Downsizing Tips: Keep It Real and Toss It Away
Until beginning the process of downsizing in preparation for the sale of our home and an out-of-state move, I had no idea just how much stuff the hubster and I had collected. But nearly twenty years in this one spot means . . . well, a lot of stuff, buttercup. We’ve gone through everything once now, but we’re performing a second round clean-out of closets and cabinets. And guess what? We’re letting go of even more stuff, stuff we held onto in the first round.
Lesson #1: Do two rounds! The more you let go, the easier it becomes. When you do a second pass you’ll toss even more into the Giveaway pile.
Speaking of the Giveaway pile, rest assured it is not alone. It has neighbors. There is also the Keep It pile and the Sell It pile, as well as the all-important Why-do-we-still-have-this-dumb-thing pile, also known as the Toss It pile.
I have a feeling that as we step up the packing process, a lot of items in the Keep It and Sell It piles will jump ship to the Giveaway pile which appears destined to grow to mammoth proportions. This is a good thing. Somebody somewhere is going to love that silly ceramic salsa dish shaped like a sombrero that I couldn’t live without back in ’83 after too many margaritas at Macayo’s Mexican restaurant in Vegas. Buying it seemed like such a good idea at the time. *sigh* But is the hidden presence of an unused piece of dubious pottery really necessary to remember a good time?
Lesson #2: No matter how fond the memory, if you’ve only used it twice in thirty years, it’s a pretty good bet you don’t need it clogging up valuable real estate in your cabinet. Give it away. Your memento might receive from someone else the love and use it deserves—which in the case of that cheesy salsa dish is probably a frat boy setting up the kitchen of his first apartment. That dish will sit on a table next to crushed beer cans. And it won’t look even a little bit out of place.
As with most things these days, a quick Google search offers plenty of tips for downsizing. Here are links you might find helpful:
Lesson #3: Read up. Take a few minutes to peruse tips and how-to articles on downsizing. You probably won’t take every bit of advice from every article, but you will cobble together the process that works best for you.
When it comes to downsizing, the right way is the way that works for you, and you might be surprised by some of the cool ideas out there you’ll want to try. What I’ve found is that decluttering and letting go of long held items is freeing, a sort of physical act that has the unexpected spiritual manifestation of lightening the load.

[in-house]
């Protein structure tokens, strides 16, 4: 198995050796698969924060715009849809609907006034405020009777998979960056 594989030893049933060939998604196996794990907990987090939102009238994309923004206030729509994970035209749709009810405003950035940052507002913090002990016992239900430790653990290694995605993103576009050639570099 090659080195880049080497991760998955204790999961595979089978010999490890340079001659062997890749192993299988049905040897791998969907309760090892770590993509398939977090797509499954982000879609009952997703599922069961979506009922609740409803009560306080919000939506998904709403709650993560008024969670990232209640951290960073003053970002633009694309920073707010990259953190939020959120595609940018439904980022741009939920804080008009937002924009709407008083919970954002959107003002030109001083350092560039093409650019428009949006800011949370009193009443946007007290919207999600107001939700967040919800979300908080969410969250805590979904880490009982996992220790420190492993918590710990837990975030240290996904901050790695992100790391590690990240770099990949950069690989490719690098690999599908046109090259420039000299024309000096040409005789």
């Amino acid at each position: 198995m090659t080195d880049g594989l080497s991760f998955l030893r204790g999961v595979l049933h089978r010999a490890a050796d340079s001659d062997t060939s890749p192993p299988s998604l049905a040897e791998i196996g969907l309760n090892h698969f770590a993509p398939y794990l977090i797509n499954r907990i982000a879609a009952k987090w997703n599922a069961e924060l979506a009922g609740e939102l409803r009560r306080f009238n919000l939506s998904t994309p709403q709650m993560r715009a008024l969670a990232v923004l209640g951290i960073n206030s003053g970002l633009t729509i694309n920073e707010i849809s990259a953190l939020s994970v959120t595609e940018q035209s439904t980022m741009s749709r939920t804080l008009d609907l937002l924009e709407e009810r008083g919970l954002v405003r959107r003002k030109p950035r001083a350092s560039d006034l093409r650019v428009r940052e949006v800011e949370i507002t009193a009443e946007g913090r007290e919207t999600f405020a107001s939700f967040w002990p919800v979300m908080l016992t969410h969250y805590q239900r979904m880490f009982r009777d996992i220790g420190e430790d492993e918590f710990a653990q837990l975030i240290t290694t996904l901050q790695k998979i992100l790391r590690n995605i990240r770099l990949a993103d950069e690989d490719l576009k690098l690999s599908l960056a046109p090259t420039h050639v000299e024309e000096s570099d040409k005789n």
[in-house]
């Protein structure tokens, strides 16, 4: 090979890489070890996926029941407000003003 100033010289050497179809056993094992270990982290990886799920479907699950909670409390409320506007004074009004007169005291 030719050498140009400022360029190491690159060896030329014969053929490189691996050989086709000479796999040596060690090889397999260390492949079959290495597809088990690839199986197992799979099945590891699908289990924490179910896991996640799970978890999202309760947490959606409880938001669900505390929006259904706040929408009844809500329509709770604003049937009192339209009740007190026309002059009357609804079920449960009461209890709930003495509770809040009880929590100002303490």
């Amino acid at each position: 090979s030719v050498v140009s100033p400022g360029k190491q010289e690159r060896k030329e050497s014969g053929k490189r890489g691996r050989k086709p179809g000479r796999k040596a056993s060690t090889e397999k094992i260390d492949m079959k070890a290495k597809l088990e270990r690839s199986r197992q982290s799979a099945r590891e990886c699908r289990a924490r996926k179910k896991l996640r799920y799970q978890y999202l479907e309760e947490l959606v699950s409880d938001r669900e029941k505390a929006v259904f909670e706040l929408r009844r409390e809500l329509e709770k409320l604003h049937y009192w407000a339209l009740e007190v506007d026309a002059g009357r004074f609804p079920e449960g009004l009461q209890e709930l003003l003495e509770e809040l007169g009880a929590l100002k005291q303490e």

Lesson #4: Going forward, I will downsize and declutter on a regular basis to prevent the buildup of stuff. If I love it, I will keep it. If I don’t, there is no reason for it to take up space. And for every one new thing I buy, I will find two others to give away.
That rule, I think, will ensure that I’ll only come home with things I can’t live without rather than things purchased on a whim. The antique mantle mirror I found at a flea market a few years ago, for instance (okay, old mirror . . . just old, probably not an antique. But I love it as if it were an antique, and I restored it myself). It hung in a well-to-do Southern home for nearly two-hundred years. Can you imagine the things it has seen? What it would say if it could talk? The stories it could tell? Well, it spoke to me and it said, “Buy me! Fix me!” And I would have happily found ten things to give away in exchange for that mirror. So the buy-one-ditch-two rule should reduce the chance of clutter in my yet-to-be-discovered smaller home. That’s the plan anyway.
One of the big things I’m leaving behind is my mother’s grand piano. This is perhaps the most difficult possession for me to release. I learned to play on that piano. We used to sing around that piano. I discovered a love of ’40s and ’50s songs around that piano (“Would you like to swing on a star, carry moonbeams home in a jar, and be better off than you are? Or would you rather be a . . . “). At one time, my mother would play piano while I played my clarinet and my dad played his saxophone. We sounded awful together. Truly, truly awful—my dad and I, that is. My mother was an amazing pianist and could make chopsticks sound like Chopin. I look at that piano and her music flows through me. The memories. Oh, the memories. Sweet. Bittersweet.
But a grand piano is no small item, and in a downsizing situation where I’m expecting to drop my square footage by more than half, the piano must stay behind. After conferring with my brother and sister, we’ve agreed to donate it to a church. Mama would like that. But kissing it goodbye and releasing it will hurt.
Do you have downsizing tips to offer? Any advice for me on how to release Mama’s piano without ripping a hole out of my heart at the same time? Advice, gang. I need advice.
Bing Crosby sang it first, but here’s Ol’ Blue Eyes:
See you next week for more of the Naked Truth. Have a good one!
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